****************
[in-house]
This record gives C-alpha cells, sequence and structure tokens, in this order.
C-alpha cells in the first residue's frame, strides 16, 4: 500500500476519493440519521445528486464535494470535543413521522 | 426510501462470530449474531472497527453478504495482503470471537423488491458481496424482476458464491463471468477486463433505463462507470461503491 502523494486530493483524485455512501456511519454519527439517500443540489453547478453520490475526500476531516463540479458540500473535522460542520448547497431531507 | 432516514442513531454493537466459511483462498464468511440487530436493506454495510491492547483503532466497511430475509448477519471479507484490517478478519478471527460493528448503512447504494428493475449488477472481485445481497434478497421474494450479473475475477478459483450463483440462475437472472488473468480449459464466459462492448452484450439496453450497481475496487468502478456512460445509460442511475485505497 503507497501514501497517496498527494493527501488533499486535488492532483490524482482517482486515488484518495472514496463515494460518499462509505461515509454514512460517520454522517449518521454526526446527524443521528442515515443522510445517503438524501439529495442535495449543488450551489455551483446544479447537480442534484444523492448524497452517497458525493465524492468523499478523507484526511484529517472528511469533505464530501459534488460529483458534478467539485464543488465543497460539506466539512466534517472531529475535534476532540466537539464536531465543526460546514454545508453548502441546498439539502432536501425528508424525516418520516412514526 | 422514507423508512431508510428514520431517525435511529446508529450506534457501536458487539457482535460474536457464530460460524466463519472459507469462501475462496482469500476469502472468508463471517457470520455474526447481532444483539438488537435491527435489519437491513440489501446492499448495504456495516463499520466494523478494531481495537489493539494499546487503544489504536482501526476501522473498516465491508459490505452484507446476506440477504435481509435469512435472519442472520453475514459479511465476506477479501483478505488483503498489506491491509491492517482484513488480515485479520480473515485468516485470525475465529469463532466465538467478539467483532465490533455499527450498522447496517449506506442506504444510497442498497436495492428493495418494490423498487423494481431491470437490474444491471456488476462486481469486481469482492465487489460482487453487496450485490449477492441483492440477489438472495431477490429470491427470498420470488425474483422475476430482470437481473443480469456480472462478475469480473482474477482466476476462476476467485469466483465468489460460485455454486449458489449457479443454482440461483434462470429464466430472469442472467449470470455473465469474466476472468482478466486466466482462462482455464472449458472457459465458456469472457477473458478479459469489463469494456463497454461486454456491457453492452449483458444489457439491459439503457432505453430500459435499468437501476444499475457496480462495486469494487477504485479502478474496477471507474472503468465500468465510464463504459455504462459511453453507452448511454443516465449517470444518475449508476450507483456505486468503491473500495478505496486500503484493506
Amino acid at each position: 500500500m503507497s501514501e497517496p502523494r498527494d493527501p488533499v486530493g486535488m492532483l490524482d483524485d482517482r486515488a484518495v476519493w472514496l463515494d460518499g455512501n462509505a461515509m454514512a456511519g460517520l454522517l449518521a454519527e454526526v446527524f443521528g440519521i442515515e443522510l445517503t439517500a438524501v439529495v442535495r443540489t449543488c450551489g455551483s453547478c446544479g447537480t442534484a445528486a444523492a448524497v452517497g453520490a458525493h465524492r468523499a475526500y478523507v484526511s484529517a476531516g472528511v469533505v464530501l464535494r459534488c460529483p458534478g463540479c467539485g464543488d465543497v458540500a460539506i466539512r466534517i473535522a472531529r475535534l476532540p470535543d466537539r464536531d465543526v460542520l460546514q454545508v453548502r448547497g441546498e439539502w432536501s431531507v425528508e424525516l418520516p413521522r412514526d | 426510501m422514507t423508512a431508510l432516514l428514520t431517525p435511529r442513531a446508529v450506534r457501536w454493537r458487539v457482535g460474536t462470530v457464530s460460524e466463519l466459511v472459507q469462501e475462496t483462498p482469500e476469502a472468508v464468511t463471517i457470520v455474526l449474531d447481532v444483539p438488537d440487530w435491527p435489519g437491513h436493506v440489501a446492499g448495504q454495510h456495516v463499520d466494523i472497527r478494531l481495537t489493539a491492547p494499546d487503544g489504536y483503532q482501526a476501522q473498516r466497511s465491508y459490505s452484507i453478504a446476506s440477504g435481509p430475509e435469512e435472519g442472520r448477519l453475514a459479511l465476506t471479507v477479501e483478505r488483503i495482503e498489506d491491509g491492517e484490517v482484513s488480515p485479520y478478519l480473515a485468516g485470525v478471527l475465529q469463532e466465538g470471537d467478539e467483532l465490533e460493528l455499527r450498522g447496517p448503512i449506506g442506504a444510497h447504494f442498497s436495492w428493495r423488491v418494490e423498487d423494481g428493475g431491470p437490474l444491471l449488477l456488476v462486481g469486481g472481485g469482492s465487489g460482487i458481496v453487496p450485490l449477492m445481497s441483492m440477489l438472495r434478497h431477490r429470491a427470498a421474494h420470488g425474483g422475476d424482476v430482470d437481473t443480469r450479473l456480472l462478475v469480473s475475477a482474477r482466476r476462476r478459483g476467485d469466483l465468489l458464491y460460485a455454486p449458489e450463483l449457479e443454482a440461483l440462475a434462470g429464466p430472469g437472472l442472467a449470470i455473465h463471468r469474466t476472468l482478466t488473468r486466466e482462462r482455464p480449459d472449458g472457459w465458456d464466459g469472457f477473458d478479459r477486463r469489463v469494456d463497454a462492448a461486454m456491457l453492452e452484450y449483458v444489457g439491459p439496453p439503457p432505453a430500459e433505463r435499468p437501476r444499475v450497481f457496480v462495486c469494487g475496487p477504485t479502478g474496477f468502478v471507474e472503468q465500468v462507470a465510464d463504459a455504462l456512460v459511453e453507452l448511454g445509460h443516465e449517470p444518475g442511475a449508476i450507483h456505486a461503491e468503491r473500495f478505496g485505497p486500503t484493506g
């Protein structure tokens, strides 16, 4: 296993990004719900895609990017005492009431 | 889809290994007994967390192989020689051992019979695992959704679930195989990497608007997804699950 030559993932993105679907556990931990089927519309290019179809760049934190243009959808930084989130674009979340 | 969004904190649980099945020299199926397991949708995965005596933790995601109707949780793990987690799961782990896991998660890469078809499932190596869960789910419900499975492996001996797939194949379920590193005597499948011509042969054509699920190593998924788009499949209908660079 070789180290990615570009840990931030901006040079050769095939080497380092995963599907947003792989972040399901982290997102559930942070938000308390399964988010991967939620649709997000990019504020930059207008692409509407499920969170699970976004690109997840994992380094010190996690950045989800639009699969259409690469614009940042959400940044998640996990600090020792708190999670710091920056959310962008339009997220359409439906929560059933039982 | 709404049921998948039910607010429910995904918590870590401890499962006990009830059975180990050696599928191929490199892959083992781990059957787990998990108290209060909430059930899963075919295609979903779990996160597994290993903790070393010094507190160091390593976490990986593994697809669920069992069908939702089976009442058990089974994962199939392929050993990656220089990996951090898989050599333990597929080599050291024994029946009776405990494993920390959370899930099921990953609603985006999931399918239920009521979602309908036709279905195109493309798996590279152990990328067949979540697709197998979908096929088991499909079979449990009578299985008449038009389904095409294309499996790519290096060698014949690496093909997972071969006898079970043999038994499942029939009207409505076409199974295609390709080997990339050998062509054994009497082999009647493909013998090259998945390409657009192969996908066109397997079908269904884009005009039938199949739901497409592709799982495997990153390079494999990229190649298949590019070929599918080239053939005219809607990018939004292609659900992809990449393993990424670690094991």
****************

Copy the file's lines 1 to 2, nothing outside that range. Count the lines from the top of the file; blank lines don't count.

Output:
[in-house]
This record gives C-alpha cells, sequence and structure tokens, in this order.